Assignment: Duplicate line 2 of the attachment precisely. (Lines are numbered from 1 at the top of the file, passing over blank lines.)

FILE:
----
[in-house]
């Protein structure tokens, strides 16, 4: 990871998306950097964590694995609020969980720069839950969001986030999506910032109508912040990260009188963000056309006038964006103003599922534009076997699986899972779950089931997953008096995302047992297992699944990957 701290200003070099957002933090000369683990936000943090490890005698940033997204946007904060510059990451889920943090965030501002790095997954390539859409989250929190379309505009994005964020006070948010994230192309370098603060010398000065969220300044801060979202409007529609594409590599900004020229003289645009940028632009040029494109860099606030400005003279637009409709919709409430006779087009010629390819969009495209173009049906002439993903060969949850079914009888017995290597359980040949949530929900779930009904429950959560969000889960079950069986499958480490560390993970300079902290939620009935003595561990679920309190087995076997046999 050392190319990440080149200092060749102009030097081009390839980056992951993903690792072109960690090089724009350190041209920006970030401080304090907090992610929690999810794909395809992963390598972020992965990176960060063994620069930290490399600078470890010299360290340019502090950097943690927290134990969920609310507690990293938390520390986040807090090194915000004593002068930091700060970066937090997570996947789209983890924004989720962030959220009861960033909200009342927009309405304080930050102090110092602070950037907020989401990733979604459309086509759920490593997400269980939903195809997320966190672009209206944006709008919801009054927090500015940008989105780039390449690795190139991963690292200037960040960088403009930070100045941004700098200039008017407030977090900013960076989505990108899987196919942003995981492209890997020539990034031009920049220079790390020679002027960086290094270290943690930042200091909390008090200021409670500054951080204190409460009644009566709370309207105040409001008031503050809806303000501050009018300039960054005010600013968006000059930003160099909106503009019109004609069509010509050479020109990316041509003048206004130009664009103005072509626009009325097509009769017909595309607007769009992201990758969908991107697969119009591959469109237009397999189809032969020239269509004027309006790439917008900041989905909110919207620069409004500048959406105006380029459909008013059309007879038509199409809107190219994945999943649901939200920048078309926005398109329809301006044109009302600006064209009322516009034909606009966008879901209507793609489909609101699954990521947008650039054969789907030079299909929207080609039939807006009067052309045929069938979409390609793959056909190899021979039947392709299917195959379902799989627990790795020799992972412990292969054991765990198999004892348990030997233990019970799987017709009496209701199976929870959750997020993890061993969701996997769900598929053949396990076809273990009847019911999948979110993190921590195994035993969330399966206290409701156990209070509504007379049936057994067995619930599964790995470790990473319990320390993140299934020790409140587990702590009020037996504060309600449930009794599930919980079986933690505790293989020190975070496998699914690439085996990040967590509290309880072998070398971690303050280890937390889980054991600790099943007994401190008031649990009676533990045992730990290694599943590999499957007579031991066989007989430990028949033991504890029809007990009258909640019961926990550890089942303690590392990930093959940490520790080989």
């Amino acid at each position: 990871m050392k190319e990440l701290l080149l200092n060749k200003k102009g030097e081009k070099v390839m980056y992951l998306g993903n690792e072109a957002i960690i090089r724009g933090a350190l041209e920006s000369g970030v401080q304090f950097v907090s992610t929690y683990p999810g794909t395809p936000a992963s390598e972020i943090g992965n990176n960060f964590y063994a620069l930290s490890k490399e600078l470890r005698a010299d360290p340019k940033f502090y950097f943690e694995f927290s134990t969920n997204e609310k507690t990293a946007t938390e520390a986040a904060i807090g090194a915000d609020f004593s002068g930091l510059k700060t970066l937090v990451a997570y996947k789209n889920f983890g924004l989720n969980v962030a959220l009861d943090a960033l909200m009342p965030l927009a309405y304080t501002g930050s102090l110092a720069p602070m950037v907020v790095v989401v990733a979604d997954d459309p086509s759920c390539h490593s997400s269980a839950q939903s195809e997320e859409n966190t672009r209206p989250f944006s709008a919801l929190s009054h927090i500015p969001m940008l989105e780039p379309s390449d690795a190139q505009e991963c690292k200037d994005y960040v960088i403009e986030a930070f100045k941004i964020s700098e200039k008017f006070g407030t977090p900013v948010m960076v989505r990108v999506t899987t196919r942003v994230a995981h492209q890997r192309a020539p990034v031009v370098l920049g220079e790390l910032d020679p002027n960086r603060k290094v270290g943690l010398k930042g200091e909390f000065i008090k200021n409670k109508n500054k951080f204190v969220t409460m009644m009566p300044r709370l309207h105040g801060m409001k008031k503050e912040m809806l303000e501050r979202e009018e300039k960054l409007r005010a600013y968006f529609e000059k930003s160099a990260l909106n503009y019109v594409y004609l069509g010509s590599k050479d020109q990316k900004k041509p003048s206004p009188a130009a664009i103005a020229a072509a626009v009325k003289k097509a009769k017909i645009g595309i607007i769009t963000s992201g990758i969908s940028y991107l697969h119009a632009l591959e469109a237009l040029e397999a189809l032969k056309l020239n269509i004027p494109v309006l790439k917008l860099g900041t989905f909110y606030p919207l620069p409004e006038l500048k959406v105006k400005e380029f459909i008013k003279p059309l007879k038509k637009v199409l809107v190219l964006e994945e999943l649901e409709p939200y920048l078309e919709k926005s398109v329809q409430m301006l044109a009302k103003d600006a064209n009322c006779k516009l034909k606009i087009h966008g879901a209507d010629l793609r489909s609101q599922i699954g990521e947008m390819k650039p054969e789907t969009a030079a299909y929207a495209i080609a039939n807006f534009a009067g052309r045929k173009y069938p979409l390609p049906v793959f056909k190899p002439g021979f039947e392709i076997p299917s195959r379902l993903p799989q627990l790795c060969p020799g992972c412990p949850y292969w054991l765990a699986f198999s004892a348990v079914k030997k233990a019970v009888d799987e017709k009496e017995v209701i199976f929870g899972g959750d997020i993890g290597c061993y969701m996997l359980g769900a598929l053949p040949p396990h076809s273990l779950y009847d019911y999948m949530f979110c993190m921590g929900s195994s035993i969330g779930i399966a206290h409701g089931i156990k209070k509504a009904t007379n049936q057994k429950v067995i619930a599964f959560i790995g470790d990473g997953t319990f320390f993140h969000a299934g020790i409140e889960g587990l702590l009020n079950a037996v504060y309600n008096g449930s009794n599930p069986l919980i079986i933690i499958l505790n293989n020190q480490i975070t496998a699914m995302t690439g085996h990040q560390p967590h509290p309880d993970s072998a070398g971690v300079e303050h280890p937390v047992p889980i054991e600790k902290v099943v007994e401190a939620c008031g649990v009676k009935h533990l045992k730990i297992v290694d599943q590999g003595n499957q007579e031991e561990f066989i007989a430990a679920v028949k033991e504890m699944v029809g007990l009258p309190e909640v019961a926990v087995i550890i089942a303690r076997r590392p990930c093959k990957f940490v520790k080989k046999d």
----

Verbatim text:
């Protein structure tokens, strides 16, 4: 990871998306950097964590694995609020969980720069839950969001986030999506910032109508912040990260009188963000056309006038964006103003599922534009076997699986899972779950089931997953008096995302047992297992699944990957 701290200003070099957002933090000369683990936000943090490890005698940033997204946007904060510059990451889920943090965030501002790095997954390539859409989250929190379309505009994005964020006070948010994230192309370098603060010398000065969220300044801060979202409007529609594409590599900004020229003289645009940028632009040029494109860099606030400005003279637009409709919709409430006779087009010629390819969009495209173009049906002439993903060969949850079914009888017995290597359980040949949530929900779930009904429950959560969000889960079950069986499958480490560390993970300079902290939620009935003595561990679920309190087995076997046999 050392190319990440080149200092060749102009030097081009390839980056992951993903690792072109960690090089724009350190041209920006970030401080304090907090992610929690999810794909395809992963390598972020992965990176960060063994620069930290490399600078470890010299360290340019502090950097943690927290134990969920609310507690990293938390520390986040807090090194915000004593002068930091700060970066937090997570996947789209983890924004989720962030959220009861960033909200009342927009309405304080930050102090110092602070950037907020989401990733979604459309086509759920490593997400269980939903195809997320966190672009209206944006709008919801009054927090500015940008989105780039390449690795190139991963690292200037960040960088403009930070100045941004700098200039008017407030977090900013960076989505990108899987196919942003995981492209890997020539990034031009920049220079790390020679002027960086290094270290943690930042200091909390008090200021409670500054951080204190409460009644009566709370309207105040409001008031503050809806303000501050009018300039960054005010600013968006000059930003160099909106503009019109004609069509010509050479020109990316041509003048206004130009664009103005072509626009009325097509009769017909595309607007769009992201990758969908991107697969119009591959469109237009397999189809032969020239269509004027309006790439917008900041989905909110919207620069409004500048959406105006380029459909008013059309007879038509199409809107190219994945999943649901939200920048078309926005398109329809301006044109009302600006064209009322516009034909606009966008879901209507793609489909609101699954990521947008650039054969789907030079299909929207080609039939807006009067052309045929069938979409390609793959056909190899021979039947392709299917195959379902799989627990790795020799992972412990292969054991765990198999004892348990030997233990019970799987017709009496209701199976929870959750997020993890061993969701996997769900598929053949396990076809273990009847019911999948979110993190921590195994035993969330399966206290409701156990209070509504007379049936057994067995619930599964790995470790990473319990320390993140299934020790409140587990702590009020037996504060309600449930009794599930919980079986933690505790293989020190975070496998699914690439085996990040967590509290309880072998070398971690303050280890937390889980054991600790099943007994401190008031649990009676533990045992730990290694599943590999499957007579031991066989007989430990028949033991504890029809007990009258909640019961926990550890089942303690590392990930093959940490520790080989």